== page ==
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No Surprise Act/Good Faith Estimates

As of January 1, 2022, if you self-pay for healthcare bills without submitting claims to insurance or are uninsured, healthcare providers and facilities must provide an estimate of charges that you may expect prior to receiving a service or item. This “good faith estimate” must be provided to you after you schedule an appointment for a service or item and/or upon your request. This estimate should include an estimate of charges expected for the primary service or item as well as any service or item that may be provided as part of the same scheduled appointment, and a list of any services and items.

The estimate is not required to include services and items provided to you by another healthcare provider or facility (also referred to as a co-provider or co-facility). However, in 2023, co-provider or co-facility cost information will be required to be provided by the provider or facility you contact.

What Does This Mean?

An example of how this may affect you would be if you are scheduled to have an operation, your good faith estimate may include the cost of surgery, as well as lab tests and anesthesia used during surgery. You may also require pre-surgery appointments or follow-up treatment. These services and items involved may not be included in the good faith estimate for the surgery.

What Must Healthcare Providers & Facilities Provide?

  • A good faith estimate prior to a service or item takes place, within certain timeframes that is accessible to you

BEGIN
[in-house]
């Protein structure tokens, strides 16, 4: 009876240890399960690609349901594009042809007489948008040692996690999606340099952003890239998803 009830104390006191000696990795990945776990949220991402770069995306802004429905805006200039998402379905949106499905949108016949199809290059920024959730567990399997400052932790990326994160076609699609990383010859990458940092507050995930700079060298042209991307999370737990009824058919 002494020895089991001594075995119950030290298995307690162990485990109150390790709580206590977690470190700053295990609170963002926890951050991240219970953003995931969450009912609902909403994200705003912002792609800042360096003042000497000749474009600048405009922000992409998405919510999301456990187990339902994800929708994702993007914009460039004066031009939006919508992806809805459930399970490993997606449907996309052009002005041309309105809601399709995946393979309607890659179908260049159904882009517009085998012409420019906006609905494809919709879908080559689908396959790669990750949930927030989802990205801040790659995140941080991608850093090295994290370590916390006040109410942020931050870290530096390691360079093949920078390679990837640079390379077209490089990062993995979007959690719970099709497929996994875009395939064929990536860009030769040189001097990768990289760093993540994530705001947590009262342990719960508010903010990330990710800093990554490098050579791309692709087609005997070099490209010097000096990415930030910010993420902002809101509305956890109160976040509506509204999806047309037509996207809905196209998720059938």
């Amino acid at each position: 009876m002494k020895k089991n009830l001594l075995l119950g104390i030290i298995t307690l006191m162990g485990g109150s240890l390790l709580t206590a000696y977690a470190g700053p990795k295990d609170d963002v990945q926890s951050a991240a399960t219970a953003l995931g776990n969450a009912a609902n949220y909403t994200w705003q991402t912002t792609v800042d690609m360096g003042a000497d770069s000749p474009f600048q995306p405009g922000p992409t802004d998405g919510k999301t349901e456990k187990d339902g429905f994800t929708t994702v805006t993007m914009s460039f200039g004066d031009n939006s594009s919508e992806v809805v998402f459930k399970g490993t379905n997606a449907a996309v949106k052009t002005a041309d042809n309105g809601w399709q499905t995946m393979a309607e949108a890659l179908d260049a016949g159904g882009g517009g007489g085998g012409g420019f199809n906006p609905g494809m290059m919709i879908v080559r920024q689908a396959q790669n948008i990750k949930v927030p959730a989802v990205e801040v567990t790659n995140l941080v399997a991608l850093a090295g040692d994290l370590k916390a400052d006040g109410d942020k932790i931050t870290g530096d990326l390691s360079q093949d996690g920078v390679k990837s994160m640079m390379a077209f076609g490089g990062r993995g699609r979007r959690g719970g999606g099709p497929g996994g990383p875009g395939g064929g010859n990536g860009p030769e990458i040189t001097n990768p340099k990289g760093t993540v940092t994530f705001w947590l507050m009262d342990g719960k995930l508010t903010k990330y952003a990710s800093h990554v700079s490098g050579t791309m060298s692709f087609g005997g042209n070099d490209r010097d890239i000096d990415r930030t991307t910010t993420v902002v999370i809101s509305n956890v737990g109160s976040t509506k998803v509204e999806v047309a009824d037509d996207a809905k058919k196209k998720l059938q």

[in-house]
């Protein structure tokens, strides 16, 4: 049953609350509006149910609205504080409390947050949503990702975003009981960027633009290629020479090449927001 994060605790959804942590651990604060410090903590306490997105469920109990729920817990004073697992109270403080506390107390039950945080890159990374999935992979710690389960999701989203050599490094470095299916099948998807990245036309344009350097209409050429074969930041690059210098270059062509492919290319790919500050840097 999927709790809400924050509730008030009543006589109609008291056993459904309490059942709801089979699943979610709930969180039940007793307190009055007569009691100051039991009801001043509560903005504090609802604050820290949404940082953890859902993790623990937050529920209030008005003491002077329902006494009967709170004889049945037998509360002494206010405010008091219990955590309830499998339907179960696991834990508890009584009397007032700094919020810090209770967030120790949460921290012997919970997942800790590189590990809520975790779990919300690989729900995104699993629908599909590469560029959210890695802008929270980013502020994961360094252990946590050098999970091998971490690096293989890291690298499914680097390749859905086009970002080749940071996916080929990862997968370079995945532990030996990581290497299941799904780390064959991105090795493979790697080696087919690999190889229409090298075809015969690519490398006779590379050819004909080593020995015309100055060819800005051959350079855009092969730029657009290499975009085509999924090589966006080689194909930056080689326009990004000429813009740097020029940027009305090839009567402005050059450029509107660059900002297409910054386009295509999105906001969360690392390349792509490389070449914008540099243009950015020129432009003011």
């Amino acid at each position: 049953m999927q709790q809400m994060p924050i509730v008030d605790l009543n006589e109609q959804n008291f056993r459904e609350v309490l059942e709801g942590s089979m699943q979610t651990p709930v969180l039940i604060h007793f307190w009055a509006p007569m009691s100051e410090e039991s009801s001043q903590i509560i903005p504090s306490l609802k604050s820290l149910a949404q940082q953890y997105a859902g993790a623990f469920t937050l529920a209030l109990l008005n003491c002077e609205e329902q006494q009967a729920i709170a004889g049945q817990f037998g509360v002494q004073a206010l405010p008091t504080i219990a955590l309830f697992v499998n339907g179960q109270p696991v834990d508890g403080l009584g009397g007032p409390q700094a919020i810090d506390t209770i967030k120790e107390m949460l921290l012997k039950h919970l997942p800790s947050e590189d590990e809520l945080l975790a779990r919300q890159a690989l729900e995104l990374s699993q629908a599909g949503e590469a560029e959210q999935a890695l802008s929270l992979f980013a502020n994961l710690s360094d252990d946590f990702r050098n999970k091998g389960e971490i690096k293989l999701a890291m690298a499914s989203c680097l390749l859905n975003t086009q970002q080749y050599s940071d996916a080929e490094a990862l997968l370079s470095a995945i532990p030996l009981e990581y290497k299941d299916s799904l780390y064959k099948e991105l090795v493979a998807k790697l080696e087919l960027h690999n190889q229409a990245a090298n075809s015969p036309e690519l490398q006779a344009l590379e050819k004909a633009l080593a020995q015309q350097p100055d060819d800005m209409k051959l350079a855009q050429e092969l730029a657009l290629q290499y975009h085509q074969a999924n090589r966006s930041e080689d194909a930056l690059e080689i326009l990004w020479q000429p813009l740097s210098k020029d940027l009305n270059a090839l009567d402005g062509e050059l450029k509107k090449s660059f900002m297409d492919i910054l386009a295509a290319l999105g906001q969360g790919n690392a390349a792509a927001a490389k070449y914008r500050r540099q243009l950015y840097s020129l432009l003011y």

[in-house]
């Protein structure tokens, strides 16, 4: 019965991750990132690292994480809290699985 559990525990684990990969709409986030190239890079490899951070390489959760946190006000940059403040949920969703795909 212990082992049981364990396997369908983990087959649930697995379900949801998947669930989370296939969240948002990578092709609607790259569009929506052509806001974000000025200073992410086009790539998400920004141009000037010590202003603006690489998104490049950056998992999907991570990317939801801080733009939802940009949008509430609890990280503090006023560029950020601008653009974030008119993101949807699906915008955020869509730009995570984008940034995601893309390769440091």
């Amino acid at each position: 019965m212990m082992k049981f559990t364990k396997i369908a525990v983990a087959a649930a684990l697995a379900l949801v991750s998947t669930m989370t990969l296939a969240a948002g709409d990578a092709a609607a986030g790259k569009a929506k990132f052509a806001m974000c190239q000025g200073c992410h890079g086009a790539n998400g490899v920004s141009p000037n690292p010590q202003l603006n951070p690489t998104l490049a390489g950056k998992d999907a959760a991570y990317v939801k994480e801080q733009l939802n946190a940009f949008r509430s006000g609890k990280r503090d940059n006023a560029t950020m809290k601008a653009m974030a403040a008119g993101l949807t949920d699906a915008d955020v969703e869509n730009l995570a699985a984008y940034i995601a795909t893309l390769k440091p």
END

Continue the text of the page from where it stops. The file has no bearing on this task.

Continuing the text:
• An itemized list of the services or items that are grouped by the healthcare provider or facility offering the care and include details specific to the code associated with the care and estimated charge
  • If requested, an explanation of the good faith estimate to you either in person or over the phone, as well as a follow-up written estimate (electronic or paper)

What to do with a Good Faith Estimate

If you receive a good faith estimate, keep it in a secure spot. You may want to use it to compare future bills. 

What does a Good Faith Estimate Look Like?

View a good faith estimate example here, courtesy of the Centers for Medicare & Medicaid.

What Happens if the Bill is More than the Good Faith Estimate?

If you receive a bill for a service or item that is $400 or more above the good faith estimate you received for that service or item, you might be eligible to begin the patient-provider dispute resolution process. This process is explained in detail here

Insurance ID Cards

New pricing details will be provided on any electronic or physical insurance plan or insurance identification (ID) card provided, beginning in 2022. This information will include a phone number and website where more information can be found, applicable deductibles, and out-of-pocket limits.

Your insurance provider may offer more information on their website, which you may find on your ID card, a link on a digital ID card, or a Quick Response (QR) code.